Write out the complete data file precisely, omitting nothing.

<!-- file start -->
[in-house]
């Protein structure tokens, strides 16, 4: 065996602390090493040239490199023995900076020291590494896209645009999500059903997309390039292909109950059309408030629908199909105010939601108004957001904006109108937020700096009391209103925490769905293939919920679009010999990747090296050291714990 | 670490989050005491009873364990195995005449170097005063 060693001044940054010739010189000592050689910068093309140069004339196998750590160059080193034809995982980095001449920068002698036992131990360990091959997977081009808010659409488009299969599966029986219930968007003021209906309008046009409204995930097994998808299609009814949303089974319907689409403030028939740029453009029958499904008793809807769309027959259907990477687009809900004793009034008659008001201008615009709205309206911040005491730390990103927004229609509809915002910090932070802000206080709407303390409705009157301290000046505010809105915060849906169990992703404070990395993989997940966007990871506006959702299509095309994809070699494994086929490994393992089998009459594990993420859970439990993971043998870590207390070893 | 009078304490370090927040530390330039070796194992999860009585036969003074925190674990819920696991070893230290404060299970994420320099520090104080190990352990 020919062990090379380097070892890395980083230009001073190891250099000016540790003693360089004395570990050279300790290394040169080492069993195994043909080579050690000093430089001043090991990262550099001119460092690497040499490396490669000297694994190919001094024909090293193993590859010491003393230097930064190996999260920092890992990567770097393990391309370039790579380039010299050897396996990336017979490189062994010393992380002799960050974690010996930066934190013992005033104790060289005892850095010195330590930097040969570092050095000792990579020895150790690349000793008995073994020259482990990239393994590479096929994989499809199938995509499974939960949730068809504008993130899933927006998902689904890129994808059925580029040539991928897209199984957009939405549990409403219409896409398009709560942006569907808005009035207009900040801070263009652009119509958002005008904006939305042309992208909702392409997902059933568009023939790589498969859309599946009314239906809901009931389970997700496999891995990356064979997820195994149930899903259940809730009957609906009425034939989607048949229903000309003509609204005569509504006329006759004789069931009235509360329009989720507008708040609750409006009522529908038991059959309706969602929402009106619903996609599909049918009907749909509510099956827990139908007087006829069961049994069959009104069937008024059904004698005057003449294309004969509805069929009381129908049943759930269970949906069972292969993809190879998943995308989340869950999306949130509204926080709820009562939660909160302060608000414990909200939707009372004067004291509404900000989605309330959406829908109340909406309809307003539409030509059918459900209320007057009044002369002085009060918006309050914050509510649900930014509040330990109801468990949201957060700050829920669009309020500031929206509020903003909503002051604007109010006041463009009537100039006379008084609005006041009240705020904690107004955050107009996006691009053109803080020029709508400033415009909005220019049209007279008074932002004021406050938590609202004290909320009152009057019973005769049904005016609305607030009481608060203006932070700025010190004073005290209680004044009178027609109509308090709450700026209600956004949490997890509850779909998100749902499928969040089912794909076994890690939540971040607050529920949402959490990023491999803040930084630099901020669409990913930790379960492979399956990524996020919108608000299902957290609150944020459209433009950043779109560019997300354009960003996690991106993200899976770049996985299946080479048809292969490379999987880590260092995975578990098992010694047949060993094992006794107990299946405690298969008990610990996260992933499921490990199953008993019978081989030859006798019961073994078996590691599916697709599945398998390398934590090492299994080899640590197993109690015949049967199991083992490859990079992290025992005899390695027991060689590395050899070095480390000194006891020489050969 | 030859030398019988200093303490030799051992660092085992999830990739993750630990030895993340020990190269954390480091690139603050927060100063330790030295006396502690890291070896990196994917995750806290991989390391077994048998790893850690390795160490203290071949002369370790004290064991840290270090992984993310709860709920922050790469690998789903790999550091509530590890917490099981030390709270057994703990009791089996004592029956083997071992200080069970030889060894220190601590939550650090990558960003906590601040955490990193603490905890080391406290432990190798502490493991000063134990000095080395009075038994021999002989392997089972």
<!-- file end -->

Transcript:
[in-house]
């Protein structure tokens, strides 16, 4: 065996602390090493040239490199023995900076020291590494896209645009999500059903997309390039292909109950059309408030629908199909105010939601108004957001904006109108937020700096009391209103925490769905293939919920679009010999990747090296050291714990 | 670490989050005491009873364990195995005449170097005063 060693001044940054010739010189000592050689910068093309140069004339196998750590160059080193034809995982980095001449920068002698036992131990360990091959997977081009808010659409488009299969599966029986219930968007003021209906309008046009409204995930097994998808299609009814949303089974319907689409403030028939740029453009029958499904008793809807769309027959259907990477687009809900004793009034008659008001201008615009709205309206911040005491730390990103927004229609509809915002910090932070802000206080709407303390409705009157301290000046505010809105915060849906169990992703404070990395993989997940966007990871506006959702299509095309994809070699494994086929490994393992089998009459594990993420859970439990993971043998870590207390070893 | 009078304490370090927040530390330039070796194992999860009585036969003074925190674990819920696991070893230290404060299970994420320099520090104080190990352990 020919062990090379380097070892890395980083230009001073190891250099000016540790003693360089004395570990050279300790290394040169080492069993195994043909080579050690000093430089001043090991990262550099001119460092690497040499490396490669000297694994190919001094024909090293193993590859010491003393230097930064190996999260920092890992990567770097393990391309370039790579380039010299050897396996990336017979490189062994010393992380002799960050974690010996930066934190013992005033104790060289005892850095010195330590930097040969570092050095000792990579020895150790690349000793008995073994020259482990990239393994590479096929994989499809199938995509499974939960949730068809504008993130899933927006998902689904890129994808059925580029040539991928897209199984957009939405549990409403219409896409398009709560942006569907808005009035207009900040801070263009652009119509958002005008904006939305042309992208909702392409997902059933568009023939790589498969859309599946009314239906809901009931389970997700496999891995990356064979997820195994149930899903259940809730009957609906009425034939989607048949229903000309003509609204005569509504006329006759004789069931009235509360329009989720507008708040609750409006009522529908038991059959309706969602929402009106619903996609599909049918009907749909509510099956827990139908007087006829069961049994069959009104069937008024059904004698005057003449294309004969509805069929009381129908049943759930269970949906069972292969993809190879998943995308989340869950999306949130509204926080709820009562939660909160302060608000414990909200939707009372004067004291509404900000989605309330959406829908109340909406309809307003539409030509059918459900209320007057009044002369002085009060918006309050914050509510649900930014509040330990109801468990949201957060700050829920669009309020500031929206509020903003909503002051604007109010006041463009009537100039006379008084609005006041009240705020904690107004955050107009996006691009053109803080020029709508400033415009909005220019049209007279008074932002004021406050938590609202004290909320009152009057019973005769049904005016609305607030009481608060203006932070700025010190004073005290209680004044009178027609109509308090709450700026209600956004949490997890509850779909998100749902499928969040089912794909076994890690939540971040607050529920949402959490990023491999803040930084630099901020669409990913930790379960492979399956990524996020919108608000299902957290609150944020459209433009950043779109560019997300354009960003996690991106993200899976770049996985299946080479048809292969490379999987880590260092995975578990098992010694047949060993094992006794107990299946405690298969008990610990996260992933499921490990199953008993019978081989030859006798019961073994078996590691599916697709599945398998390398934590090492299994080899640590197993109690015949049967199991083992490859990079992290025992005899390695027991060689590395050899070095480390000194006891020489050969 | 030859030398019988200093303490030799051992660092085992999830990739993750630990030895993340020990190269954390480091690139603050927060100063330790030295006396502690890291070896990196994917995750806290991989390391077994048998790893850690390795160490203290071949002369370790004290064991840290270090992984993310709860709920922050790469690998789903790999550091509530590890917490099981030390709270057994703990009791089996004592029956083997071992200080069970030889060894220190601590939550650090990558960003906590601040955490990193603490905890080391406290432990190798502490493991000063134990000095080395009075038994021999002989392997089972």